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Websites begin to work again after major breakage

Websites begin to work again after major breakage

Websites begin to work again after major breakage

A major outage has affected a number of high profile

websites including Amazon, Reddit and Twitch.

The UK government website – gov.uk – was also down as were

the Financial Times, the Guardian and the New York Times.

Cloud computing provider Fastly, which underpins a lot

of major websites, said it was behind the problems.

The firm said there were issues with its global content

delivery network (CDN) and was implementing a fix.

In a statement, it said: “We identified a service configuration

that triggered disruption across our POPs (points of presence)

globally and have disabled that configuration.

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A POP allows content to be sent from globally distributed

servers that are close to the end use.

“Our global network is coming back online.”

The issues began at around 11am BST and lasted for an hour.

Other affected websites included CNN and streaming sites

Twitch and Hulu. The outage also broke some parts

of other services, including Twitter’s emojis.

Websites were also beginning to be restored,

after around an hour of downtime.

Fastly runs what is known as an “edge cloud”, which is designed

to speed up loading times for websites, as well as protect them

from denial-of-service attacks and help them when traffic is peaking.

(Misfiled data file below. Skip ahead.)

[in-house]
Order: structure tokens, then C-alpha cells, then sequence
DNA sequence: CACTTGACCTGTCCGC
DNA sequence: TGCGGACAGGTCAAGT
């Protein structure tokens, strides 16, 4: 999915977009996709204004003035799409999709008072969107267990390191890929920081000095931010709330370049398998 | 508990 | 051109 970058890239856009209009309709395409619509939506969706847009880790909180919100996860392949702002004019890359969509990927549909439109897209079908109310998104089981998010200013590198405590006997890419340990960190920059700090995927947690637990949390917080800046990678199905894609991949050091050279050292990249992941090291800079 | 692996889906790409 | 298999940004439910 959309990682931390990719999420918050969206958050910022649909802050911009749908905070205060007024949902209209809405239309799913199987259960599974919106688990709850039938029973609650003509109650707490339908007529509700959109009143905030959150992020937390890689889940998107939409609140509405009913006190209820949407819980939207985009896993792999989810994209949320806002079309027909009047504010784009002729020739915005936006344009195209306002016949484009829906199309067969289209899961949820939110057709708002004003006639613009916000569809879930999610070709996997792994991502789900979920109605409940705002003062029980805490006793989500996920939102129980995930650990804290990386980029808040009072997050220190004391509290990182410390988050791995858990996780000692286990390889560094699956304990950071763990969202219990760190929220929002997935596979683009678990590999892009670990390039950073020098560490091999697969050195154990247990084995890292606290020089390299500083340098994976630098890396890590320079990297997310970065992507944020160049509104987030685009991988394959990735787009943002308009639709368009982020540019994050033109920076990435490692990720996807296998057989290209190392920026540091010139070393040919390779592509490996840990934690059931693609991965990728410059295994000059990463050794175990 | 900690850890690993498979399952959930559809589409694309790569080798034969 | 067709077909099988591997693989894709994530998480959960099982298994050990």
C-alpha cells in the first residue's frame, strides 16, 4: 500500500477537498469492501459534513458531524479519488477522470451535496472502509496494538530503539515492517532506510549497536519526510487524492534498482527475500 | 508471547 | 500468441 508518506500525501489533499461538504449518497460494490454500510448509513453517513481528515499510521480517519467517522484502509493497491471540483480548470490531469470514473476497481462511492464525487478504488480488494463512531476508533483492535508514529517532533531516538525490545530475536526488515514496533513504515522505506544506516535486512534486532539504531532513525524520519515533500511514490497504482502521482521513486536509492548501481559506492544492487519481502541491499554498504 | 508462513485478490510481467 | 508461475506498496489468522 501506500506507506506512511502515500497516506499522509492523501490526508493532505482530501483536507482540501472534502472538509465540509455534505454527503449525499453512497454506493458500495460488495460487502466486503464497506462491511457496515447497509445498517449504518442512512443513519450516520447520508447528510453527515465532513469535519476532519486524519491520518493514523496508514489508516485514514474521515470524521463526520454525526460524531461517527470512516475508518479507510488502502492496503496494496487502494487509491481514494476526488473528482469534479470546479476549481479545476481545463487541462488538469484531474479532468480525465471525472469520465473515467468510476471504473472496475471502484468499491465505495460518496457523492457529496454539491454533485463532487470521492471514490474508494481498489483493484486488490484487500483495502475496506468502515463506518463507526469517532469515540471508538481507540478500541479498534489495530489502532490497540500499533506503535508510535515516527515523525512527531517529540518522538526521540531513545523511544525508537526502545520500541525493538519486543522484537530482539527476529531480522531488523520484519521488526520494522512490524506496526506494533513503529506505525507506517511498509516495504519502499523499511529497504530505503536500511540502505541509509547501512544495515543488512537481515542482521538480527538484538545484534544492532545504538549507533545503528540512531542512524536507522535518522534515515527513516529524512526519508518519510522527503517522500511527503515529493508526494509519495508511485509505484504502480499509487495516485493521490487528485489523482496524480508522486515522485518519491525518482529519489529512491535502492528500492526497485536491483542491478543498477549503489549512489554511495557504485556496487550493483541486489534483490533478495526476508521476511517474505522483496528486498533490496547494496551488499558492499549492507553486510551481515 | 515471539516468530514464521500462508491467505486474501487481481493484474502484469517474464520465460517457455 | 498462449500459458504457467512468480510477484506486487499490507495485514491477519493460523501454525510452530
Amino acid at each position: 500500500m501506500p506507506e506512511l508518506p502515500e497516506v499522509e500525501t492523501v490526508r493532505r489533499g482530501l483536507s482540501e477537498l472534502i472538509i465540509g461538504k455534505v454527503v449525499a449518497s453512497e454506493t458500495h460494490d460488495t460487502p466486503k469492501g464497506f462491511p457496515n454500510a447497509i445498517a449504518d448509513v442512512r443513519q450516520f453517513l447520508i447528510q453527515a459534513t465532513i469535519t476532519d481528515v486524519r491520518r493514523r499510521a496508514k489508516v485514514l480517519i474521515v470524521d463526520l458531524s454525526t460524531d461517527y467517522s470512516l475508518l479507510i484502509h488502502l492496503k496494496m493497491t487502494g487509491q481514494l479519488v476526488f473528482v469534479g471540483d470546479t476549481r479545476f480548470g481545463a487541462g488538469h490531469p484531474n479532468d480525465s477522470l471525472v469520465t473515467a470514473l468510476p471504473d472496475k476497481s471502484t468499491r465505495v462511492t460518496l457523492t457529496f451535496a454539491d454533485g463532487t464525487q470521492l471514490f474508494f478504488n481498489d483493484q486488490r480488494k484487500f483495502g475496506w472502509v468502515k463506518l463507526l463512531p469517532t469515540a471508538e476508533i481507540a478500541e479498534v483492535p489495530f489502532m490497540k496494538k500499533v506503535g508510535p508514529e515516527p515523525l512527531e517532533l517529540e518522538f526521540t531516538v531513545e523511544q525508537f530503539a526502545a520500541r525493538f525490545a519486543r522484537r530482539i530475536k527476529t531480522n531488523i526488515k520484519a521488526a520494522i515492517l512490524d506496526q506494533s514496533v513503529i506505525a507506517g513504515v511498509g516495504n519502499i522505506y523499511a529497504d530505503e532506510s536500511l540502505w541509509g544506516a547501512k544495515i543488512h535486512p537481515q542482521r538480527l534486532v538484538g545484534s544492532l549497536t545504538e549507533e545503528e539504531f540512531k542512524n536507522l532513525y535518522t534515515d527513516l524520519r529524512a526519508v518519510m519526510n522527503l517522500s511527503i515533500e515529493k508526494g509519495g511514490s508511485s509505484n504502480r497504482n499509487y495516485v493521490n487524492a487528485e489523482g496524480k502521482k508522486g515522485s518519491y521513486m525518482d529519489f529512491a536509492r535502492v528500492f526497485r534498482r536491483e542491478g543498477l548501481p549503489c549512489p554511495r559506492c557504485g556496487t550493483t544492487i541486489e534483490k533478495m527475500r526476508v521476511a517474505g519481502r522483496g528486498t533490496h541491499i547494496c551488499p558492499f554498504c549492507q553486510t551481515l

It currently looks as if the problems were localized, meaning

specific locations across Europe and the US were affected.

Other websites knocked offline included:

  • PayPal
  • Shopify
  • BBC.com
  • HBO Max
  • Vimeo

Few providers

Similar problems have also affected Amazon Web Services and

Cloudfare in the past, two other huge cloud computing firms.

Some websites managed to find workarounds to the problem,

with tech site The Verge taking to Google Docs to publish

its news, but forgetting to limit those who could write on it,

leading to a series of amusing edits and tweets.

The hashtag “InternetOutage” was soon trending on social

media as more and more broken websites were discovered.

The disruption has led some to question the wisdom of having so

much internet infrastructure in the hands of a few companies.

Jake Moore, a cyber-specialist at security firm ESET said:

“this highlights the importance and significance of these

vast hosting companies and what they represent.”

Adam Smith, a software testing expert with the BCS,

the Chartered Institute for IT, said that outages with content

delivery networks “highlight the growing ecosystem of complex

and coupled components that are involved in delivering internet services”.

“Because of this, outages are increasingly hitting multiple

sites and services at the same time.”

Stephen Gilderdale, senior director at Dell Technologies, said such

outages were bound to occur occasionally

but that they would be rare and brief.

“Cloud providers build in redundancies for such events to give their

users secure access to replicated copies of data.

“In most cases, services are only affected for a short time, and

data is easily retrievable. Far from being a cause of concern,

it shows the resilience of the network that it can recover so quickly.”

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